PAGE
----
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hawaiian language guide (top of page) HAWAII WORD TRANSLATOR

A few rules may help you in properly pronouncing your Hawaiian name. Unlike English, there are only 12 letters in the Hawaiian alphabet:
A E H I K L M N O P U and W.

Hawaiian Language Consonants
Pronounce P K as in English but with less aspiration. Pronounce H L M N as in English. W after I and E is usually pronounced like V, but after U and O usually pronounced like W; initially and after A, it can be pronounced like V or W.

Hawaiian Language Vowels
Each of the 5 Hawaiian vowels is generally uniform with some exceptions such as:
A like A in far, tar; also like UH. E like AY in bay, lay; also like E in bet; I like Y in city; also like E in Eve O like O in no, so U like OO in moon; also like U in true.

Hawaiian words, phrases and the Hawaiian language as a whole are basically simple and easy to pronounce if you sound out the words.
Here are some examples of Hawaiian Vowel Pronounciations:

A pronounced: ah as in "star" as in the Island word ALOHA

E pronounced: ey as in "stay" as in the Island word LEI

I pronounced: ee as in "see" as in the Island word HAWAII

O pronounced: oh as in "glow" as in the Island word MAHALO

U pronounced: oo as in "soon" as in the Island word HONOLULU

The History of Language and Culture in Hawaii may well have begun with the first settlers in the idlands who arrived from Hiva in the southern Marquesas Islands around 400 A.D. These settlers brought with them their gods, plants, culture and their language. The Hawaiian Language belongs to a family of languages from central and eastern Polynesia, which includes Hawaiian, Tahitian, Tumotuan, Rarotongan and Maori.

The arrival of Captain James Cook in 1778 marked not only the beginning of major changes for the people of Hawaii, but also changes in their language, religion and cultural traditions. Following Captain Cook other Westerners arrived including missionaries from New England around the year 1820. The missionaries were determined to educate the Hawaiians, including teaching them to read and write. In order to do this, they needed to give the Hawaiian language a written and recordable form.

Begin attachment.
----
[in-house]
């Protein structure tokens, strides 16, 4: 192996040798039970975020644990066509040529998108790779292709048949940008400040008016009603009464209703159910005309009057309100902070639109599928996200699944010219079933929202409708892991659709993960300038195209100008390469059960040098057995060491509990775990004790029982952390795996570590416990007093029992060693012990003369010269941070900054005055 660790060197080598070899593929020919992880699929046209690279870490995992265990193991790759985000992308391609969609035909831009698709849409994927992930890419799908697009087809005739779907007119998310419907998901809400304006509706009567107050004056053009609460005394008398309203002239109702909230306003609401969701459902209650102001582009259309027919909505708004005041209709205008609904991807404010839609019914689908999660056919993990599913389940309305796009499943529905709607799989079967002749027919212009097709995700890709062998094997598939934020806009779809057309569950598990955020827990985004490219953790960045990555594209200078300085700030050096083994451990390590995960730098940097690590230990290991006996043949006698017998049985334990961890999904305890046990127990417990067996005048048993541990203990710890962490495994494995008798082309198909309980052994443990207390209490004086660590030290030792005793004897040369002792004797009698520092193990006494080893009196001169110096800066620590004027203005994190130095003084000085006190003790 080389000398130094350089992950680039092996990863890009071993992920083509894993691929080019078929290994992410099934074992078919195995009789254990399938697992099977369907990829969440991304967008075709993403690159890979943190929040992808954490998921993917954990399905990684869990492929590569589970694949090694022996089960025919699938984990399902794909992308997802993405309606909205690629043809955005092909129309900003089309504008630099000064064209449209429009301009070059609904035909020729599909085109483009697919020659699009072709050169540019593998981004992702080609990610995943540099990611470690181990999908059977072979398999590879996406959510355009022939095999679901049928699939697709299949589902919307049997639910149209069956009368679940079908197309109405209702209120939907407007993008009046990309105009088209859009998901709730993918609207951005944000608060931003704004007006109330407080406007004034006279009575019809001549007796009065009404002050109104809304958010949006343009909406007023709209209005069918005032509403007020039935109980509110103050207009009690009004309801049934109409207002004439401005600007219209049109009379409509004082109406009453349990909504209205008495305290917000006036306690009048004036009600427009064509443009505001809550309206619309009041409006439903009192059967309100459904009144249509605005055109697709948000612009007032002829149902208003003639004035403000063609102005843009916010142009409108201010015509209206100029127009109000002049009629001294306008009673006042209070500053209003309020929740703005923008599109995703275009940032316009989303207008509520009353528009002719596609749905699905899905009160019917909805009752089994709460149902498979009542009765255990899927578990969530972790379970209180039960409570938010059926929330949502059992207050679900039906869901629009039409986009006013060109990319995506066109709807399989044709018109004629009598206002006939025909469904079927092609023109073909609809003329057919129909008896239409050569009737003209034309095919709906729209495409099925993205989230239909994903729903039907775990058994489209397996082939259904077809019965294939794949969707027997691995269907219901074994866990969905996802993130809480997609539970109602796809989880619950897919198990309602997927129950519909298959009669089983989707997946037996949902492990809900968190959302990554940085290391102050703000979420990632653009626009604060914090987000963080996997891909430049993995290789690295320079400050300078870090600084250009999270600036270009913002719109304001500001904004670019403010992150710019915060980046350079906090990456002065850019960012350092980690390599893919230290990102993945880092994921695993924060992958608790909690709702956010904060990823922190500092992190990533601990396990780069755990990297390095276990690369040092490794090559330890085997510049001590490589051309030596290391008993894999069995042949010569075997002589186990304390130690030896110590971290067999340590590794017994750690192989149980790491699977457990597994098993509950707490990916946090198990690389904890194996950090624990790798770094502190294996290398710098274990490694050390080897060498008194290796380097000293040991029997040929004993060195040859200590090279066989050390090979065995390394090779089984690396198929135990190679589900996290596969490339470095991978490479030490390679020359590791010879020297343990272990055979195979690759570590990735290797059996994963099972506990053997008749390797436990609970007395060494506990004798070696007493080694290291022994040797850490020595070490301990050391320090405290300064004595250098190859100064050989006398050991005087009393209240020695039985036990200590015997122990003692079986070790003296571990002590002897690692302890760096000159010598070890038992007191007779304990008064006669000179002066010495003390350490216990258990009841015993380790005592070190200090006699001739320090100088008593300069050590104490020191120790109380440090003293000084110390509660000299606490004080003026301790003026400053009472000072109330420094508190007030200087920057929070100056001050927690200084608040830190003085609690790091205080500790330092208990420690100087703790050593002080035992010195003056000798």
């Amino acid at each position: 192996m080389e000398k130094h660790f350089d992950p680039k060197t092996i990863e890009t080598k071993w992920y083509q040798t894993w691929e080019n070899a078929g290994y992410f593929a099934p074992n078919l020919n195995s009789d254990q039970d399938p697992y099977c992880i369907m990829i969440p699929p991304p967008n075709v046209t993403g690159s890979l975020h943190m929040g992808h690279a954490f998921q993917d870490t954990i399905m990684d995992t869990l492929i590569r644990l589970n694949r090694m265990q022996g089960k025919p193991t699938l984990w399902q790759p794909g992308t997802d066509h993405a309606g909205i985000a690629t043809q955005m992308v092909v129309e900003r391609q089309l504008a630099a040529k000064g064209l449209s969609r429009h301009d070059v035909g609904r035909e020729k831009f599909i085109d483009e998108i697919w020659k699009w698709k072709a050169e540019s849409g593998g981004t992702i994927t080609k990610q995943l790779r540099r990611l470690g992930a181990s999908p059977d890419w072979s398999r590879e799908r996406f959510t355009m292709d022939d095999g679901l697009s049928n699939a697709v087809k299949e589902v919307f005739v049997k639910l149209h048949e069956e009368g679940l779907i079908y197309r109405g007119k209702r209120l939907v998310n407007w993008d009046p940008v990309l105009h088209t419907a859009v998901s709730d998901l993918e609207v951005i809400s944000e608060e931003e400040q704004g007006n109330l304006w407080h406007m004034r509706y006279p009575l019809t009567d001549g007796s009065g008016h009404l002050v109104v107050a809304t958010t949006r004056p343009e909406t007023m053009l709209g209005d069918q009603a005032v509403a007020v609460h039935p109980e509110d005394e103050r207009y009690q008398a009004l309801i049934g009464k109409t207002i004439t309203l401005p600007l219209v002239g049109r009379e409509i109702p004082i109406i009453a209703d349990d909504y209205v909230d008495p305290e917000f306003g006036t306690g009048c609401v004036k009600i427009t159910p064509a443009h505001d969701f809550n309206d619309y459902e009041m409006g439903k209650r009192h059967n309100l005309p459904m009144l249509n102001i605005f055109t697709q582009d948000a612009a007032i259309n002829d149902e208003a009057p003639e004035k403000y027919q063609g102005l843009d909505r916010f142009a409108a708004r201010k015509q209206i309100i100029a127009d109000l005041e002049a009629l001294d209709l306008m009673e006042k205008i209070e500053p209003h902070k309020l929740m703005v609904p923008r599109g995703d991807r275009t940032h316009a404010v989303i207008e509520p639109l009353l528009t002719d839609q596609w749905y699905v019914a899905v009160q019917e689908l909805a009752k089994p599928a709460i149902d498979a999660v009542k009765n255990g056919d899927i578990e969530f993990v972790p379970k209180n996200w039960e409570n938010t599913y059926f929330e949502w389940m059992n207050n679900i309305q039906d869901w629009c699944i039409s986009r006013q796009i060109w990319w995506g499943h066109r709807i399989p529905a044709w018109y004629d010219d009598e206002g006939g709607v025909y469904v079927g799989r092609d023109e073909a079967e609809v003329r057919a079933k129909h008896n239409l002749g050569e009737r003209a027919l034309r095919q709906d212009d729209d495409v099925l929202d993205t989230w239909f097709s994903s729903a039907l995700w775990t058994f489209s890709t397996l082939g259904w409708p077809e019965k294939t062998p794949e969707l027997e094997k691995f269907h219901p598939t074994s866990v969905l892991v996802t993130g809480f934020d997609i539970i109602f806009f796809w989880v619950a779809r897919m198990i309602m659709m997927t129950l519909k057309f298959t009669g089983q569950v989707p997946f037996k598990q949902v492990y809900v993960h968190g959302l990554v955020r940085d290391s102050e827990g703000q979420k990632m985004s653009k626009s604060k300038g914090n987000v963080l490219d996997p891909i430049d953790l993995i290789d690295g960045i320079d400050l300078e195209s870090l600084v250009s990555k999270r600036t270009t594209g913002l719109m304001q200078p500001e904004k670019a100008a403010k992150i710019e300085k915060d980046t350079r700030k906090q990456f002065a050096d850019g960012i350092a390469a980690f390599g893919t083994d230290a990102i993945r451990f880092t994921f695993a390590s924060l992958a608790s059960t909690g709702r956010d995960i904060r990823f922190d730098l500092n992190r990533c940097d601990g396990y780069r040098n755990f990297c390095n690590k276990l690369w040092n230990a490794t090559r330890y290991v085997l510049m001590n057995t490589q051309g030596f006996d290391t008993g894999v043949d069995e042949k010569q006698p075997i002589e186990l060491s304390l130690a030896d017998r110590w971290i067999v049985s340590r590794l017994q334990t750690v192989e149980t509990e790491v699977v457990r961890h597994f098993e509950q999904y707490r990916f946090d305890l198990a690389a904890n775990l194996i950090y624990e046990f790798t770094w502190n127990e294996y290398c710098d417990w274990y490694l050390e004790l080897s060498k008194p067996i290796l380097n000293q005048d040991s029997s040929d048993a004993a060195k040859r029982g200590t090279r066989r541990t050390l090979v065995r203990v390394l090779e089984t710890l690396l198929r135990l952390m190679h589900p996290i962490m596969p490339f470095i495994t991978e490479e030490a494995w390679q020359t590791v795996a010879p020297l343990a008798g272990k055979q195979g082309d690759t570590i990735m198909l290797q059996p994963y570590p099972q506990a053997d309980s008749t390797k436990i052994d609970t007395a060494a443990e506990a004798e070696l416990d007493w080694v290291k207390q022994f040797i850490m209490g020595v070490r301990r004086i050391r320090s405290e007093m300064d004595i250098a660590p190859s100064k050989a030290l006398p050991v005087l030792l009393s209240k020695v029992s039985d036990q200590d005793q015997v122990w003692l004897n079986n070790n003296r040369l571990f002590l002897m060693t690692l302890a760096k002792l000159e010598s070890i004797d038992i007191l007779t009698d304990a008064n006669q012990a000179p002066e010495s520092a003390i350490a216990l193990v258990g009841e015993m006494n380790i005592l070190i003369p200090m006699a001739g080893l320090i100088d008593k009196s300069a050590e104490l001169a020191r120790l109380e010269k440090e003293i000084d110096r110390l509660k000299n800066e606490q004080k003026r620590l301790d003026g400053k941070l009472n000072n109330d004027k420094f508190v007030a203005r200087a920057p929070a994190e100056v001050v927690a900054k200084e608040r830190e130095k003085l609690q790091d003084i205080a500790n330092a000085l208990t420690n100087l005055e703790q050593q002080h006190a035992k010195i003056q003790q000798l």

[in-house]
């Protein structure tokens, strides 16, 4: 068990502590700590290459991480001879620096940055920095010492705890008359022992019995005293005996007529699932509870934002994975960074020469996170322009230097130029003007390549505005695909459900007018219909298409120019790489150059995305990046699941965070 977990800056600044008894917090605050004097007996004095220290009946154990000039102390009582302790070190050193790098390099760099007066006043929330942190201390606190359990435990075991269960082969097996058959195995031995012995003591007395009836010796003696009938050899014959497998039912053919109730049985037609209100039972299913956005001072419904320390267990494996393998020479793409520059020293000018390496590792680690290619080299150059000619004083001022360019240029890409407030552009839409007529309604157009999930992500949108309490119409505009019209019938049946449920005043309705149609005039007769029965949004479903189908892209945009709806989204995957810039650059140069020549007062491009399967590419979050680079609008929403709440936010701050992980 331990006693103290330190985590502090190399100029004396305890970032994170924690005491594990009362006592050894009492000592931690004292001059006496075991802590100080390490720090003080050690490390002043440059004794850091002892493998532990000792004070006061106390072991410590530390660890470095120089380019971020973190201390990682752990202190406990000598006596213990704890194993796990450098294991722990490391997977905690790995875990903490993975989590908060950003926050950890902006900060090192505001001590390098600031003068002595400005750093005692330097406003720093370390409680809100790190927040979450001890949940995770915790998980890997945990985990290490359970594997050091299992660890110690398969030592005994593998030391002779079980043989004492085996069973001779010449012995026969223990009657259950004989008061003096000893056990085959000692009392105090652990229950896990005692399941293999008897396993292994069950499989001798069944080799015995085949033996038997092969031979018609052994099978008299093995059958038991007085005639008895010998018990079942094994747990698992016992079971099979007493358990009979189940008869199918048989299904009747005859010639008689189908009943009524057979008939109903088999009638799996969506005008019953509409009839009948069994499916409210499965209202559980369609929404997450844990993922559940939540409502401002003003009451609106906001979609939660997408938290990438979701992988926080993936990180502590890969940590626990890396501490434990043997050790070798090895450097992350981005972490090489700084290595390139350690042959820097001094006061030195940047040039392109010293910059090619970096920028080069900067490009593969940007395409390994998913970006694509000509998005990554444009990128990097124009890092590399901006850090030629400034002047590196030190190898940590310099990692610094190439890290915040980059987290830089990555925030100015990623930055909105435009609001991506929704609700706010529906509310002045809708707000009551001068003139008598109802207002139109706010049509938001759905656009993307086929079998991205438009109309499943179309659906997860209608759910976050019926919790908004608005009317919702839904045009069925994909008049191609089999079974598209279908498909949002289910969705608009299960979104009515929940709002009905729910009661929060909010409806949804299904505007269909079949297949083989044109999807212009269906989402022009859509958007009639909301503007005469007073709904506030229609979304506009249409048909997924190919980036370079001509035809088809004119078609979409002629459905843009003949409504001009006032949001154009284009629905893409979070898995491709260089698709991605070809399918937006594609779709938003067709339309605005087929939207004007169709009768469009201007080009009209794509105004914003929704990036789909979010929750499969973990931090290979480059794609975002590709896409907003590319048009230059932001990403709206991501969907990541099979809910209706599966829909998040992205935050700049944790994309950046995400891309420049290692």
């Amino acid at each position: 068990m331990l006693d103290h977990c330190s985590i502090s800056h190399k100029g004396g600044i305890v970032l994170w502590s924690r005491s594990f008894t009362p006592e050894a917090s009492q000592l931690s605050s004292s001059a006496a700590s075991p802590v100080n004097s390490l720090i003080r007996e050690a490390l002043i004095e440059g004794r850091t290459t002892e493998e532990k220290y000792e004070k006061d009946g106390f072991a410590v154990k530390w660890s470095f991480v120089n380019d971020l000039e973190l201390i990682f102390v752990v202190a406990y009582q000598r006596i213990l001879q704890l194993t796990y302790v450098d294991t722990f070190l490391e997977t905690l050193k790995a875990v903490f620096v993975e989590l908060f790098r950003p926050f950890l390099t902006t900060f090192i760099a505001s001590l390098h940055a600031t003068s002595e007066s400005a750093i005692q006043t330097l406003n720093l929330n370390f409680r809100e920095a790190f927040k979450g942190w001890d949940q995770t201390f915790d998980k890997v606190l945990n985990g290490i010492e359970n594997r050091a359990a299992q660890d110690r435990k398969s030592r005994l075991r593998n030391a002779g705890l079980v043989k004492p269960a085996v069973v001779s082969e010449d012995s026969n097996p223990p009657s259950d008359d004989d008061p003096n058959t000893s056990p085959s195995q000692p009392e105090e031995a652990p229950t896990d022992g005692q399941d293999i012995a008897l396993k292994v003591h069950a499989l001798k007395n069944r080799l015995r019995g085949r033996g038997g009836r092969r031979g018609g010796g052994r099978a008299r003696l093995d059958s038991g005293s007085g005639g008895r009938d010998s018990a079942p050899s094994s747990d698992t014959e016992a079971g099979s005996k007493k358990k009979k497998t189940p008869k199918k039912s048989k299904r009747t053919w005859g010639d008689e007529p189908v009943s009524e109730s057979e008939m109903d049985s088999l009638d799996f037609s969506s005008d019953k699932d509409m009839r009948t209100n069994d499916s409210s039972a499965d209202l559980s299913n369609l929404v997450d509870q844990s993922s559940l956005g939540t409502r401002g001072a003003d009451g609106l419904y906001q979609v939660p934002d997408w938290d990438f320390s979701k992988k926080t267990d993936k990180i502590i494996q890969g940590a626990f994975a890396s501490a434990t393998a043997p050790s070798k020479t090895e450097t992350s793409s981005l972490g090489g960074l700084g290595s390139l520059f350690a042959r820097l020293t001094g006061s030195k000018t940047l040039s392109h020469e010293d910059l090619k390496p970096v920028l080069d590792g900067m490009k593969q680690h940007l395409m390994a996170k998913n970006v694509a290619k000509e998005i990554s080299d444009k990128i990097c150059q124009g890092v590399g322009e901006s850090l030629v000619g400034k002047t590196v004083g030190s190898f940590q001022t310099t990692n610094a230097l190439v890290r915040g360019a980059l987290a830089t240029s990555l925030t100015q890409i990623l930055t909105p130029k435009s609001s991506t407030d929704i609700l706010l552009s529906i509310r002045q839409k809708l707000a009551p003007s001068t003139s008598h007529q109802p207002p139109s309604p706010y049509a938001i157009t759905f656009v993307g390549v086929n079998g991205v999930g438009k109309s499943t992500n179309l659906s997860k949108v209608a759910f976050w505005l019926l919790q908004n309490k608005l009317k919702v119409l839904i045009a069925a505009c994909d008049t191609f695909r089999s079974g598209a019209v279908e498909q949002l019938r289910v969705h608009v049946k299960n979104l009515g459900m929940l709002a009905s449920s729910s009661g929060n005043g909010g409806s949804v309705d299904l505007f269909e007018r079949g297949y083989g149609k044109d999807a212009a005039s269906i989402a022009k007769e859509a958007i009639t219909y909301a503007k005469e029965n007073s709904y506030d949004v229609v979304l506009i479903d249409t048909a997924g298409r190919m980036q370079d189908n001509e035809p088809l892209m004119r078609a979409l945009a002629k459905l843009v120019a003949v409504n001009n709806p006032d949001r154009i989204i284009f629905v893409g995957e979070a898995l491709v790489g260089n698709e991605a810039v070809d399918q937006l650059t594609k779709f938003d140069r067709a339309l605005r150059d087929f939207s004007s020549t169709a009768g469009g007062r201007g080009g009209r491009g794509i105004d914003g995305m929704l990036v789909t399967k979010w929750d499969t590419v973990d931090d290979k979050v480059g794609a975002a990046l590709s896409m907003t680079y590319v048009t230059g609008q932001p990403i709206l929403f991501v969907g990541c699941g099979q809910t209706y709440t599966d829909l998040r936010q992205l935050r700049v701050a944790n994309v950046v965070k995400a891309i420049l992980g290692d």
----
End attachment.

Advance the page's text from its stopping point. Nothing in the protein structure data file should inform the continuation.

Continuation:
The State of Hawaii has maintained a distinctive culture and heritage as well as a lyrical language which has recently experienced a revival throughout the islands. Even with residents whose heritage in not Polynesian, the common use of traditional terms is most predominant in their everyday vocabulary. It is quite rare to encounter a non-Hawaiian language street name anywhere in the Islands making map reading for the Tourist or Visitor challenging unless you can readily recall the 12 - 15 letter names and 5 - 7 syllables while you are searching for road signs and directions.

Another challenge is that most words seem to start with K or W and end in I or A making them virtually indistinguishable to most newcomers. Many Word, People and Place names in Hawaii are dauntingly long and challenging to pronounce unless you view them as a string of shorter words linked together into a longer descriptive and complete sentence. Listed below are a few useful suggestions to help your experience of Hawaii feel more like a local or native.

"Aloha", recognized around the world as the most popular Hawaiian Greeting means much more than "Hi" or "How are you..?" or "See you later". Aloha means to share the breath of life or the essence of existence. The second most popular of the Hawaii spoken words is "Mahalo" meaning "Thank You" throughout the islands. The traditional name for visitor's or foreigners who are non-native is "Haole", a term generally given to light or white Caucasian folks. Kapu is the Hawaiian word for taboo, which may include sacred or forbidden geological areas, archaeological sites or religious practices known and respected within the traditional island Culture. There are a great many more of these than any visitor might ever realize as they are just not discussed or shared as a matter of common course.

The first Sugar Cane plant came to the Islands of Hawaii with the Polynesian settlers but the early technology for making sugar was imported from China. Over the next 150 years, Hawaii created one of the most evolved Sugar Cane production facilities in the world. Today, there are only two Sugar Cane operations left in the State, one on Kauai and the second one on the island of Maui. Water, both fresh and salty has always been an understandable obsession for the local islander people and the Hawaiian's were no exception. This is reflected in their preoccupation in the vast number of longer words and names that incorporate Wai (fresh water) and Kai (sea or salt water) into the base of the language. The Hawaiian word for Wealth is Wai Wai equating the reverence for Water with wealth.

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